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Canadian Chief of Defence Staff, General Walter Natynczyk arrives in Trouty, Nfld., where his soldiers are helping to rebuild roads and bridges washed away by floodwaters caused by Hurricane Igor.GREG LOCKE

Residents of the tiny community of Trouty in eastern Newfoundland were relieved and moved Monday as the Defence Minister and Canada's top soldier landed in their hurricane-ravaged village.

Josephine Johnson, owner of the Trinity Bake Shop, burst into tears moments after Defence Minister Peter MacKay stepped from the Sea King helicopter with General Walter Natynczyk, chief of the defence staff.

"To think that he would come here to help us," she told reporters after Mr. MacKay assured her the military will do all it can to put the severed community back together again.

"It's like a nightmare that we can't wake up from.

"You don't know what to do or where to start."

Trouty Brook, a salmon stream that bisects the picturesque village, became a raging river as Hurricane Igor unleashed more than 200 millimetres of rain in the hardest-hit places last Tuesday.

"It sure gives you an impression of the power of Mother Nature," Mr. MacKay said of the vast swath of destruction, particularly along the Burin and Bonavista Peninsulas.

"The cavalry has come," he said of the arrival in Trouty of military combat engineers and support staff. "And we're working closely with the province [and]emergency services.

"Everyone is very focused and co-ordinating their efforts to help people here as quickly and as efficiently as possible."

Soldiers began dumping truckloads of gravel Monday to smooth a makeshift road heading toward the fast-moving brook. Slabs of buckled asphalt are all that's left of what was once the main road.

A wooden foot bridge built with two telephone poles hauled from nearby Trinity now connects one side of Trouty to the other. It has been used over the last several days to get food, water and other supplies to homes cut off by the rushing water.

One house was swept off its foundation entirely, landing several metres away on a neighbour's lot.

Gen. Natynczyk said the province and local road crews have made great progress in other areas already.

"The challenge is here, where you have these twisting roads coming in, that it's really hard to actually get a project like this done," he said of the gaping chasm in Trouty where a bridge needs to be rebuilt. "And that's where our engineers can lend a helping hand."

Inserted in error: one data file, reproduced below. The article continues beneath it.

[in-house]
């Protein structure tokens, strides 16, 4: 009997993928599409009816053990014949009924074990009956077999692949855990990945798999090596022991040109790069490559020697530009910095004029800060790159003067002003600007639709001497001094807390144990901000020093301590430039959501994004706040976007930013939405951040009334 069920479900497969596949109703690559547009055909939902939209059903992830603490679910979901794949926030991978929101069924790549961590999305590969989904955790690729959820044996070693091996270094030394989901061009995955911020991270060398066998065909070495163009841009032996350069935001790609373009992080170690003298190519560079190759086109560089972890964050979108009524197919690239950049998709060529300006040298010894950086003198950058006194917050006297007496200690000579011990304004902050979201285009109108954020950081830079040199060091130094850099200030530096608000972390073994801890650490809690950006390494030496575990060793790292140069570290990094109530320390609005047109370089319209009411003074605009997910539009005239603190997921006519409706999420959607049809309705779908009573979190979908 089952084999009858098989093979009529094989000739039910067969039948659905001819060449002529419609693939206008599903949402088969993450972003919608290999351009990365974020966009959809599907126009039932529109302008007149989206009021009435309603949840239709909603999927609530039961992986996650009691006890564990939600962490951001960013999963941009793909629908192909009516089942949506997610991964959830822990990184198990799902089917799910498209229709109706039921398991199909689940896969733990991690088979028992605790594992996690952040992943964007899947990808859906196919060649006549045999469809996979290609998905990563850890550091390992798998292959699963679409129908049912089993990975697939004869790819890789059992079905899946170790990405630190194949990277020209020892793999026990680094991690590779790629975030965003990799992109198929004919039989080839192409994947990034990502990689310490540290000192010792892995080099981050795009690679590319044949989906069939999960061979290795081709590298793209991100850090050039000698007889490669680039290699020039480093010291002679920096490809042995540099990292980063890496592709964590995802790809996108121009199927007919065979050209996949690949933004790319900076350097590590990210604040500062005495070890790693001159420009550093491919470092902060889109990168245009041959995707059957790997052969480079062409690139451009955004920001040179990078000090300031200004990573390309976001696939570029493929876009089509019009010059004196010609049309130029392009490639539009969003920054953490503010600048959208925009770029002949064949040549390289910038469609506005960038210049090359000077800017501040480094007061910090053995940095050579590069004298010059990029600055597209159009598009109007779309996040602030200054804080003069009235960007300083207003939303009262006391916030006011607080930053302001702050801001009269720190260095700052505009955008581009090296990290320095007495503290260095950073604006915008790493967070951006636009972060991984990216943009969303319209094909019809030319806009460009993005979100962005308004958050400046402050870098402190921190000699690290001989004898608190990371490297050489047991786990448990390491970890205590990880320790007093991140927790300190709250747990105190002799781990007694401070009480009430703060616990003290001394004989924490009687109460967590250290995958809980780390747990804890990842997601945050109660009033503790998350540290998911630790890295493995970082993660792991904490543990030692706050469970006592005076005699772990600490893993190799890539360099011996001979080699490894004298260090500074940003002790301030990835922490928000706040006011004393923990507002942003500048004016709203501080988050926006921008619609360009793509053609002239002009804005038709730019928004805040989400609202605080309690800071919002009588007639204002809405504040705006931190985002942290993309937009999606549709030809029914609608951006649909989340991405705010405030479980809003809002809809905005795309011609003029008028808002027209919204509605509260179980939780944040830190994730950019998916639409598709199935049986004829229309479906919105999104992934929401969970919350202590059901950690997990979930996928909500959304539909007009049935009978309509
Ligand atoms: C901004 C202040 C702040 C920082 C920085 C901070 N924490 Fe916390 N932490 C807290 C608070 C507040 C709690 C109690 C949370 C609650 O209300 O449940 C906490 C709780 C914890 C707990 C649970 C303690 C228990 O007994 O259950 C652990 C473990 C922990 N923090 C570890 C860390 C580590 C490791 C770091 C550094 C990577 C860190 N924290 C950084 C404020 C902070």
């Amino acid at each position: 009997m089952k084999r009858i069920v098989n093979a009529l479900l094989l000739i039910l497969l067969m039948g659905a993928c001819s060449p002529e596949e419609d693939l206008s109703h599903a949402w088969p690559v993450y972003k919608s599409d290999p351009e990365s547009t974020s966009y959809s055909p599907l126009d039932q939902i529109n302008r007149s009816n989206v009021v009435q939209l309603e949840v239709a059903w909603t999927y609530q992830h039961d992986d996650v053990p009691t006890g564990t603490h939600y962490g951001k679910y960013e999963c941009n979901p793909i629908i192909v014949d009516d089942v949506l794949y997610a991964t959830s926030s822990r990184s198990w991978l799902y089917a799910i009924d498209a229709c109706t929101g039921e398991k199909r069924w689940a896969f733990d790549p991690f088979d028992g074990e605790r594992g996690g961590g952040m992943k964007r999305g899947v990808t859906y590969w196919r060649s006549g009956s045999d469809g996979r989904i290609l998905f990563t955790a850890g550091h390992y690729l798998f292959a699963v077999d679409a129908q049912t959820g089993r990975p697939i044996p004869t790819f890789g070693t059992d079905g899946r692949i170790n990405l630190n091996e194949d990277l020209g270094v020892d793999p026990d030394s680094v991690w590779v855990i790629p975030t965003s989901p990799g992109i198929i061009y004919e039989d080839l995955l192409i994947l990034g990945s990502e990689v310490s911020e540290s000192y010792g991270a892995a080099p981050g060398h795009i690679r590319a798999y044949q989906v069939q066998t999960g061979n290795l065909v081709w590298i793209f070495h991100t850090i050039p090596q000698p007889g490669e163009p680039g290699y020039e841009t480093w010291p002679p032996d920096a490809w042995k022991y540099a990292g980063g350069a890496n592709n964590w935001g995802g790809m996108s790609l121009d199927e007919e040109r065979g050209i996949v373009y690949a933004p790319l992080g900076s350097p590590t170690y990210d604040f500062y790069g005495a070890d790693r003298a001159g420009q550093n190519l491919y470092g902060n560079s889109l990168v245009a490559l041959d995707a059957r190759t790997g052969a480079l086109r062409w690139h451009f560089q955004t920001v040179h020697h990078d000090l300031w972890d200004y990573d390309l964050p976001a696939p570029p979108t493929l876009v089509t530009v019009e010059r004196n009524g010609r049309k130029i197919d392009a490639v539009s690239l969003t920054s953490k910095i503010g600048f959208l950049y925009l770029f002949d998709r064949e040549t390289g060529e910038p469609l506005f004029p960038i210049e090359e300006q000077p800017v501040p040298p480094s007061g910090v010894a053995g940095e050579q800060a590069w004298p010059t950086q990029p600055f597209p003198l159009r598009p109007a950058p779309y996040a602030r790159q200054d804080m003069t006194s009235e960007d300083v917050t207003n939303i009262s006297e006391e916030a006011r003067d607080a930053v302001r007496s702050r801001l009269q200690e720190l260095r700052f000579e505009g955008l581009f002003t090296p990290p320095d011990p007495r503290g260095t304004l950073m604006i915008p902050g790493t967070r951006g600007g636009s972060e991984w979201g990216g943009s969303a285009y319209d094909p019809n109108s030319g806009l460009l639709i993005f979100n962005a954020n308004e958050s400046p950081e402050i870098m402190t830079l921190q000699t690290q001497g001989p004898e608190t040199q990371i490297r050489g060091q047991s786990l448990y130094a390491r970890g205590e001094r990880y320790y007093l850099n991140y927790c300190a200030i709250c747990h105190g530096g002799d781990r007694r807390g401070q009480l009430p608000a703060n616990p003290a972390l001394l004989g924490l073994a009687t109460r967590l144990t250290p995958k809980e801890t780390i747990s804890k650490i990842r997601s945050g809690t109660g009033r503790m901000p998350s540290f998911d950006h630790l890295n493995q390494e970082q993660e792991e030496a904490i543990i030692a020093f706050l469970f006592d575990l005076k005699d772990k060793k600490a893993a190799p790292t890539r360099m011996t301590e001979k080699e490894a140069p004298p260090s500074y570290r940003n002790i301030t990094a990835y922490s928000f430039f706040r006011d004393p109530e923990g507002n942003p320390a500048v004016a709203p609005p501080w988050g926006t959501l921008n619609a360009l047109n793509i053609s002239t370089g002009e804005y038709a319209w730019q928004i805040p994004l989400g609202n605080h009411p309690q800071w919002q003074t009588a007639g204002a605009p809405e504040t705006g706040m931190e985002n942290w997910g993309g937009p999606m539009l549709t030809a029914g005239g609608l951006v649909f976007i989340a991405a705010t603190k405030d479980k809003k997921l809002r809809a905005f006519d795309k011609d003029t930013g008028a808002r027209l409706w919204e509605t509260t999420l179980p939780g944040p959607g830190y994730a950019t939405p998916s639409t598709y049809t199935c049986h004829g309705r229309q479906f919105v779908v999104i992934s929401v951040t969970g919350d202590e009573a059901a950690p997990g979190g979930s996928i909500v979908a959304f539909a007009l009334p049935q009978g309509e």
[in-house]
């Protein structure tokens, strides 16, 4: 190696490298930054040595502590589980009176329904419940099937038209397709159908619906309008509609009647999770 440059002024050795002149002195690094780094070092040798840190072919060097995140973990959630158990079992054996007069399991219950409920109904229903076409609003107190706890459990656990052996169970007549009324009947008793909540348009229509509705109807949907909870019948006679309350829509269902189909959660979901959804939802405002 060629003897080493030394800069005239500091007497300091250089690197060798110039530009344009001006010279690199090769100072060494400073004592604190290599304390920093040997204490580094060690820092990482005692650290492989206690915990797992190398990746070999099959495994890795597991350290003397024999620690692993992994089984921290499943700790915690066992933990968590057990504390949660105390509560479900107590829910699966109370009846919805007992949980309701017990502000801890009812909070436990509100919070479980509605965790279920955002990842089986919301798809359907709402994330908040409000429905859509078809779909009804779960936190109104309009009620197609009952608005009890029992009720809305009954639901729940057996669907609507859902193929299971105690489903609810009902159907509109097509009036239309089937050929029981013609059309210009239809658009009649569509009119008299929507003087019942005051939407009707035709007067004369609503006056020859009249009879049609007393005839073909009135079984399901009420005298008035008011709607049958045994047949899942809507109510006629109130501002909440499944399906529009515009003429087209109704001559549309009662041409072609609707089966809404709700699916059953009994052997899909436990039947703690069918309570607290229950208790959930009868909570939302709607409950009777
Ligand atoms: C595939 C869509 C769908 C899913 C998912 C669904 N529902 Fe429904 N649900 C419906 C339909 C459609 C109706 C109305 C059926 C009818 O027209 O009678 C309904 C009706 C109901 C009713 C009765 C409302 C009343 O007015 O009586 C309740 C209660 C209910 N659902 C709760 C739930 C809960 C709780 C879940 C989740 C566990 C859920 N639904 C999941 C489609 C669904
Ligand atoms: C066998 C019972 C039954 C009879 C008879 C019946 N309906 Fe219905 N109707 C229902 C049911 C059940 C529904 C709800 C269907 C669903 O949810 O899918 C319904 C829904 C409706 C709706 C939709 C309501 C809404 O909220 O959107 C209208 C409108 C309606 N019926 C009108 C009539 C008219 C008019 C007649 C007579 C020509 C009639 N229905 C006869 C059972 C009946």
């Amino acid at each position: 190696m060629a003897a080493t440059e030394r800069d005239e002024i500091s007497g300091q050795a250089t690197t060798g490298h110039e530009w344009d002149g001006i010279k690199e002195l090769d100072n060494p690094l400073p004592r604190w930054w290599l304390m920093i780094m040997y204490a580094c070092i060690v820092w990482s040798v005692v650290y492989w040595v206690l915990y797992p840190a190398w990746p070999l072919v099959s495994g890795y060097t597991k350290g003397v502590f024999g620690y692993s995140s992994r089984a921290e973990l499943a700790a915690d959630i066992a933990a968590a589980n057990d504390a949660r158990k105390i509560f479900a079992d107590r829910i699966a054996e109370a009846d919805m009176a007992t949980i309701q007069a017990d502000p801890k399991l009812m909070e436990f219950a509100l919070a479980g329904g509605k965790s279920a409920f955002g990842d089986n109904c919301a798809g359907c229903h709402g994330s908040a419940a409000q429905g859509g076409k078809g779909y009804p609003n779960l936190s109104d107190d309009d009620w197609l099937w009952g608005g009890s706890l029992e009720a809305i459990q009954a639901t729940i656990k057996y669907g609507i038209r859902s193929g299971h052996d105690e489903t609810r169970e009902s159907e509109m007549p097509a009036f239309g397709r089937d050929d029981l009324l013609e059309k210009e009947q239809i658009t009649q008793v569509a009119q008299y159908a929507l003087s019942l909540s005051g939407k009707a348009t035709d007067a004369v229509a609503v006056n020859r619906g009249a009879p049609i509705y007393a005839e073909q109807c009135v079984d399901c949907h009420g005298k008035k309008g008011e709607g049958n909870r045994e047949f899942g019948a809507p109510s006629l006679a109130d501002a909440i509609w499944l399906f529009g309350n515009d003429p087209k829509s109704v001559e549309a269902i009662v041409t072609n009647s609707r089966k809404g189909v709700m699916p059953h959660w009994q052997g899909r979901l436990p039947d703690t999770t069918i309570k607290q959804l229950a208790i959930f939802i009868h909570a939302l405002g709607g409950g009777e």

Gen. Natynczyk said his soldiers are glad to have a chance to use their skills and training on behalf of Canadians here at home.

It's particularly special for reservist engineers based in Newfoundland who are getting the chance to make a permanent contribution, he said.

"They're really proud to do that."

Combat engineer Corporal Stephen Hickey is a Newfoundlander based in St. John's.

"It's people's livelihoods that are pretty much being shaken up here beyond anything I've ever seen before in Newfoundland," he said.

"You need to be there to help them."

The military was expected to spend several hours moving dirt in preparation for bridge building. Three navy ships and Sea King helicopters are also delivering supplies and moving equipment.

Igor's deluge turned rivers and streams into raging waterways that plowed through asphalt.

The small town of Clarenville near Trouty has become a military base for the relief effort, where about 140 troops from Canadian Forces Base Gagetown in New Brunswick are taking part in Operation Lama - standard military code for hurricane relief.

At the bakery, Ms. Johnson paused to collect herself as Mr. MacKay and Gen. Natynczyk surveyed the damage to Trouty, the place she has called home for 40 years. With a population of about 60 people, it's a close community that has pulled together through the last six days.

"There's just so much to do," Ms. Johnson said. "When you look at the enormity of what we're facing, you know we're not going to get it back overnight.

"If people could only see what it was like before. It was so quiet, peaceful and beautiful."